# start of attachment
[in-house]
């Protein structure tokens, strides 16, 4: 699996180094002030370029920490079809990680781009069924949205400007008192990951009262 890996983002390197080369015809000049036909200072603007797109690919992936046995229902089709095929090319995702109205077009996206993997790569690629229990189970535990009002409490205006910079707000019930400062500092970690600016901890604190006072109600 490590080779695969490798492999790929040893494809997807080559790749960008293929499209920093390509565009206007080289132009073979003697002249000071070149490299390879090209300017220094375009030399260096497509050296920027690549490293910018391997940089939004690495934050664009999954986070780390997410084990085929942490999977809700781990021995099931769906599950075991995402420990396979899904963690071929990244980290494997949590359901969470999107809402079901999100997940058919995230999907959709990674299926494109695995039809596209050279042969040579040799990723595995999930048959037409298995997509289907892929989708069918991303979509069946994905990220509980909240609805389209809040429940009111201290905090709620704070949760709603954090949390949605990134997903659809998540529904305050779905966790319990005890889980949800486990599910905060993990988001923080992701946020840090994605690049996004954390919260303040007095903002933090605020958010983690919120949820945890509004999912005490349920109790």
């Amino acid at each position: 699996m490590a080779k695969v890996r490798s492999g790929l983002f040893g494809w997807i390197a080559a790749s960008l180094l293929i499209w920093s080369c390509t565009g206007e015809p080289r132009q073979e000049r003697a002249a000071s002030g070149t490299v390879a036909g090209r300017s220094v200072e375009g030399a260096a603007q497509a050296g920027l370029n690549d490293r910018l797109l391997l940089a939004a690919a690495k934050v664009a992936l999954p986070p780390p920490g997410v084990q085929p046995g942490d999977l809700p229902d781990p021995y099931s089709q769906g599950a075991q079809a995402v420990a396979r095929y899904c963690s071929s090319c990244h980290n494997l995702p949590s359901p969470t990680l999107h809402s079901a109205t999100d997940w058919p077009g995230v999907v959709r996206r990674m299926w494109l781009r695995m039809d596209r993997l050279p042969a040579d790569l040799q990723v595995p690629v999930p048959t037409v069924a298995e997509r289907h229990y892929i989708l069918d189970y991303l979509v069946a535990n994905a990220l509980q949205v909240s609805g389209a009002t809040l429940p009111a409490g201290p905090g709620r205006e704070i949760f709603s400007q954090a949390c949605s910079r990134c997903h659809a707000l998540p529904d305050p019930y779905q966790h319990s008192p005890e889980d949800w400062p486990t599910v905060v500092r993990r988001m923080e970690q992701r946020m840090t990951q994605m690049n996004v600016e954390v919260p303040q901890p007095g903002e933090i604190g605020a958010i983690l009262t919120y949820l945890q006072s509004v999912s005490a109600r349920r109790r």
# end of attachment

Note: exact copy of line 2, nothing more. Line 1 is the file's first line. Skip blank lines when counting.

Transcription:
């Protein structure tokens, strides 16, 4: 699996180094002030370029920490079809990680781009069924949205400007008192990951009262 890996983002390197080369015809000049036909200072603007797109690919992936046995229902089709095929090319995702109205077009996206993997790569690629229990189970535990009002409490205006910079707000019930400062500092970690600016901890604190006072109600 490590080779695969490798492999790929040893494809997807080559790749960008293929499209920093390509565009206007080289132009073979003697002249000071070149490299390879090209300017220094375009030399260096497509050296920027690549490293910018391997940089939004690495934050664009999954986070780390997410084990085929942490999977809700781990021995099931769906599950075991995402420990396979899904963690071929990244980290494997949590359901969470999107809402079901999100997940058919995230999907959709990674299926494109695995039809596209050279042969040579040799990723595995999930048959037409298995997509289907892929989708069918991303979509069946994905990220509980909240609805389209809040429940009111201290905090709620704070949760709603954090949390949605990134997903659809998540529904305050779905966790319990005890889980949800486990599910905060993990988001923080992701946020840090994605690049996004954390919260303040007095903002933090605020958010983690919120949820945890509004999912005490349920109790």